Hybrid vehicles are a common sight on British roads today but you may not immediately recognise them. You see, the beauty of Hybrid vehicles lies beneath the bonnet - but how do these cost-saving, emissions-beating, mileage-slashing machines work?
The Power of Two
Basically, a ‘hybrid vehicle’ is a vehicle with more than one power source. Most hybrid vehicles use
a normal engine paired with an electric motor, but these can work together in three different ways
for three different hybrid setups:
A ‘full’ hybrid system uses a battery-powered electric motor and a petrol-driven combustion engine, which can power the vehicle on their own and together. This is the most popular type of Hybrid vehicle in the world and one that Toyota was a pioneer in creating, with the introduction of the original Prius model in 1997. Today, all of our hybrid vehicles are ‘Full’ Hybrid, which includes the Yaris, Auris and Prius range.
The second type of hybrid; known as ‘parallel’, uses a regular combustion engine as the main source of power to drive the vehicle. The electric motor, which is fitted between the engine and gearbox, provides assistance to the combustion engine. Parallel Hybrids are more restricted than a ‘Full’ Hybrid and is limited in power and EV (electric vehicle) range, because the electric motor is fitted into a very small space.
The third variation is the ‘Series’ Hybrid. In this variation, all power is sourced from the electric motor and the normal engine isn’t connected to the transmission, instead working as a generator to power the electric motor. Series Hybrids are rare because once their battery power has been used up they face a hurdle in maintaining their efficiency.
Hybrid Synergy Drive
Our Hybrid Synergy Drive system delivers true synergy between between the two power sources allowing you to switch between one and the other seamlessly.
So What is it?
Hybrid Synergy Drive is Toyota's Hybrid system, used on all hybrid vehicles available at Inchcape Toyota. The Hybrid Synergy Drive system comprises of six main components: a petrol engine, an electric motor, an electric generator, the power control unit, and a power split device. Using a special type of gearbox - the power split device distributes power smoothly from the engine, motor and generator. The intelligent system allows the vehicle to adapt to driving conditions by telling the car how best to combine the two power sources for optimal performance. To get an idea of just how efficient the system is, see it in action below:
01. Starting the Car
All power is taken from the electric motor and the petrol engine remains shut off. This is because the electric motor has low-speed torque at start-off; a petrol engine is not able to produce the same torque in the low rpm range. This allows the electric motor to take control and deliver a smoother, more responsive start.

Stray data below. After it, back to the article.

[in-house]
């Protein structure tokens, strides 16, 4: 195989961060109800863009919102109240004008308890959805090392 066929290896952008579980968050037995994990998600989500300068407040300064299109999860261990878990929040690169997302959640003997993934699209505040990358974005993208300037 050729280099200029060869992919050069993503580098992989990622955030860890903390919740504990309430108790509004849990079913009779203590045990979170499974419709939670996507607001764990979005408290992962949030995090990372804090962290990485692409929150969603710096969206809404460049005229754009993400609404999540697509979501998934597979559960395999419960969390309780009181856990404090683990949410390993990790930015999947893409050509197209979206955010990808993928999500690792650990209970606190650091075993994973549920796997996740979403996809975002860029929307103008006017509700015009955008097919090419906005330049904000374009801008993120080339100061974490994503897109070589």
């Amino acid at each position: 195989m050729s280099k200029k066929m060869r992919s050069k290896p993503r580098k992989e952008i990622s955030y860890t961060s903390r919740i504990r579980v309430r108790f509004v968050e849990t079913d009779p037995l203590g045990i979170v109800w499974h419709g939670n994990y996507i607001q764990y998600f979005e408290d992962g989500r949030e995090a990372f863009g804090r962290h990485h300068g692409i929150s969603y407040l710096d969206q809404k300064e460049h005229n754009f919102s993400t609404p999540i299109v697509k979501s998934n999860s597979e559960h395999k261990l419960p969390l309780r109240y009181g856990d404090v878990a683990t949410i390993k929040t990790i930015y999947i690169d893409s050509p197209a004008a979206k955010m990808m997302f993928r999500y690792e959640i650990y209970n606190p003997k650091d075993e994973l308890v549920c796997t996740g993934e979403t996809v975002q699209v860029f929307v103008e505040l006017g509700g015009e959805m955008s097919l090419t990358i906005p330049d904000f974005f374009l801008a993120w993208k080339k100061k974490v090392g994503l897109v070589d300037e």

02. Driving at Low Speed
Unless the battery charge level is low - the electric motor will continue to take over all drive power at low speeds as it’s more energy efficient. If the battery is running low on charge then the petrol engine is used as power to turn the generator to supply power to the electric motors.
The petrol engine becomes the main power source due to its energy efficiency at this speed. Depending on the driving conditions, part of the power is used for the generator while the petrol engine powers the wheels directly. If the battery charge is low then the petrol engine will increase its percentage of power in order to create more electricity to recharge the battery - the car charges as your driving it! If the petrol engine produces more power than is required then the power will be stored in the battery.
04. Full Acceleration
If, for example, your vehicle is climbing a steep slope or overtaking another vehicle then it will be at full acceleration and needs more power. At this stage, the power from the battery will be supplied to the electric motors in order to supplement the power.
When you begin to decelerate, whether it’s braking or lifting the accelerator, Toyota’s hybrid vehicles will use the wheels as regenerators. The kinetic energy of the car allows the wheels to turn the electric motors so energy lost in other vehicles as friction heat is converted into electrical energy that is stored in the battery for later use. When braking, hybrid vehicles are able to capture energy from heat or noise that would usually be lost and 'recycle' it into energy to be used later - this is known as 'Regenerative Braking' and saves you a great deal of energy.
No energy is wasted by idling, that is, leaving the engine running whilst stopped. When a Toyota Hybrid vehicle comes to rest the electric motor, petrol engine and generator automatically shut down. If your running low on battery at this point then the petrol engine will keep running to recharge it.